record

Thesis Info

LABS ID
00043
Title
net_work_ed: Simulated Bodies and Objects Intertwined in Cyberplaces and Art Educational Spaces -- Threads of a Critical Digital Pedagogy
Author
Robert W. Sweeny
2nd Author
3rd Author
Degree
PhD
Year
2004
Number of Pages
306
University
The Pennsylvania State University
Thesis Supervisor
Brent G. Wilson
Supervisor e-mail
Other Supervisor(s)
Language(s) of Thesis
english
Department / Discipline
Art Education
Languages Familiar to Author
English
URL where full thesis can be found
Keywords
network society, art education, visual culture, critical pedagogy, digital technology, complexity theory, rhizome, net art, tactical media
Abstract: 200-400 words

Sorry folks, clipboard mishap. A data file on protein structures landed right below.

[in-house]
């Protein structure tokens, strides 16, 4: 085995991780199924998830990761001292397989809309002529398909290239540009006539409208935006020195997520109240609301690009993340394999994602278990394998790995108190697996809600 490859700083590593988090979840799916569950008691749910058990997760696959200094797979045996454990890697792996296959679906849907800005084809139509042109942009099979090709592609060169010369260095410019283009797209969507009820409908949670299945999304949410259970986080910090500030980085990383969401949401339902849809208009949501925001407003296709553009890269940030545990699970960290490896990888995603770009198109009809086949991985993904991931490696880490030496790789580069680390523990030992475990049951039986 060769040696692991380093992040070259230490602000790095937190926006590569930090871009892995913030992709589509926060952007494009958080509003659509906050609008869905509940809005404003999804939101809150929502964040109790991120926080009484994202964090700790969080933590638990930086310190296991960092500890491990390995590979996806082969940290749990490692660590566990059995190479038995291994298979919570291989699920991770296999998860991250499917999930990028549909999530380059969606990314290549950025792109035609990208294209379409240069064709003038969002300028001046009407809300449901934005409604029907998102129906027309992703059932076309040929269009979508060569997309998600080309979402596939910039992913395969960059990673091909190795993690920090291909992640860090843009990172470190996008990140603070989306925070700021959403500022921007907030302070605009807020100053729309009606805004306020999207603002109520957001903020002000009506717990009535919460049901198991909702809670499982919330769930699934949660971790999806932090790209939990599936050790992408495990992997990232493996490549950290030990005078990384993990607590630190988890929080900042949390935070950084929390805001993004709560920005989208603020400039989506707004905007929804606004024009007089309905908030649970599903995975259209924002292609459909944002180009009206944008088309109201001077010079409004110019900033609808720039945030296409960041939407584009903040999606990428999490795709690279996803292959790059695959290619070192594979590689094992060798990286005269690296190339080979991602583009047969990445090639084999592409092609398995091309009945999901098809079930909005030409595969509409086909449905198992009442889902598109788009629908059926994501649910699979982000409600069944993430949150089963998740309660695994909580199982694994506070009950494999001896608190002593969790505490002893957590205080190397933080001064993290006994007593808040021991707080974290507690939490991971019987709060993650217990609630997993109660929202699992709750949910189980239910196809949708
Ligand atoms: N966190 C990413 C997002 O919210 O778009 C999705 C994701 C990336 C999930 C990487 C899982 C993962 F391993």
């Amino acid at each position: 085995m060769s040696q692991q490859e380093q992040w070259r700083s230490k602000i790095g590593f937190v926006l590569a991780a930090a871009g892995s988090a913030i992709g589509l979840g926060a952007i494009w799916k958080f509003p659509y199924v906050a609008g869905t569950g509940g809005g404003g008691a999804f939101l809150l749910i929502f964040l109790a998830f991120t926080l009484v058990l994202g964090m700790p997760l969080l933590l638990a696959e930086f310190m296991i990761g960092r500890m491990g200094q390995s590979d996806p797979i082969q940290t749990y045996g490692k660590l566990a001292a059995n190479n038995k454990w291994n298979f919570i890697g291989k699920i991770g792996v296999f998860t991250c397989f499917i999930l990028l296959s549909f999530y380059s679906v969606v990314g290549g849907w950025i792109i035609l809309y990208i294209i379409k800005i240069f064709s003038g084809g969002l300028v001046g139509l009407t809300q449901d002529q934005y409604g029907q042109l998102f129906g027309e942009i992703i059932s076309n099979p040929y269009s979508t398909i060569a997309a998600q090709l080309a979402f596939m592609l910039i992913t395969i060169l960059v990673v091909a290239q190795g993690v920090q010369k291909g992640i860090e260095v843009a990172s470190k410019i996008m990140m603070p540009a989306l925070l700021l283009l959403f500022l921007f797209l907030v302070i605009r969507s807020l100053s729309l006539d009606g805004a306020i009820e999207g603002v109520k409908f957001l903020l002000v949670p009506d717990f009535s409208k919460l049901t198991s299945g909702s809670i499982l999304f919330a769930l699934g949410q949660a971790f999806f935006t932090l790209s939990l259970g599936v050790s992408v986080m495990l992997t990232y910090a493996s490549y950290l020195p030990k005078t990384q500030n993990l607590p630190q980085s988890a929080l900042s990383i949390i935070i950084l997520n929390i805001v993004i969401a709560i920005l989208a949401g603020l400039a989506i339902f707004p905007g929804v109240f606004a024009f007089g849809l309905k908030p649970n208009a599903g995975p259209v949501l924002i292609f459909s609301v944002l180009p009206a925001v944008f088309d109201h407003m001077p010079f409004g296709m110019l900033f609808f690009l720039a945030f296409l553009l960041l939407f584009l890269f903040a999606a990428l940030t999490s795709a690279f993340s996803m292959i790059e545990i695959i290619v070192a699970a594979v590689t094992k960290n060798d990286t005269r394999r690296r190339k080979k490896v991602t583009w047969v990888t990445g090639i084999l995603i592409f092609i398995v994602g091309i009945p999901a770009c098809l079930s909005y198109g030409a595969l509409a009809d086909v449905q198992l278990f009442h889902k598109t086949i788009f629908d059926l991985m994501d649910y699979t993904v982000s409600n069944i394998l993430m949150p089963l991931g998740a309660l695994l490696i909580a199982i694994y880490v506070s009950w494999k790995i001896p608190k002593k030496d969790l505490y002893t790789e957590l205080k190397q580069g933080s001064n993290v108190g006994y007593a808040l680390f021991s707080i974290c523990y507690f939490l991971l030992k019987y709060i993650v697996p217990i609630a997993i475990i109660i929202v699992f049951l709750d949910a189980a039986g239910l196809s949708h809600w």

The global spread of the Internet has been accompanied by change on a massive scale, a complex process that can be characterized as both beneficial and detrimental. This dissertation maps possibilities for approaches to art instruction based on contemporary artists who have used the Internet to critique art historical notions of authorship and the artist, the authenticity of the art object, and the authority of the institution. A comparison of these works with those produced by students in Art 100: Concepts and Creations in the Visual Arts -- a general education art course offered at The Pennsylvania State University -- provides examples of possibilities for critical technological approaches in visual arts classrooms. This research project begins with an analysis of educational and digital spaces, drawing comparisons between the centralized, hierarchical networks typically reinforced in classrooms and those that are decentralized and rhizomatic such as the Internet. In order to extend this analysis, the society of flows is compared to the Art 100 course structure, which reflects aspects of critical pedagogy. The social effects of developing technologies are then addressed through the three shifts that have accompanied the mechanical reproduction of artworks throughout the 20th century. The shifts in notions of authorship, authenticity, and authority lead to a discussion of similar effects that have accompanied the widespread use of digital networks, and how these networks might work within a critical pedagogy based approach to art education. The concepts of the cyborg, the clone, and the parasite are then identified, leading to the analysis of contemporary artists who use these critical approaches in their work on the Interent.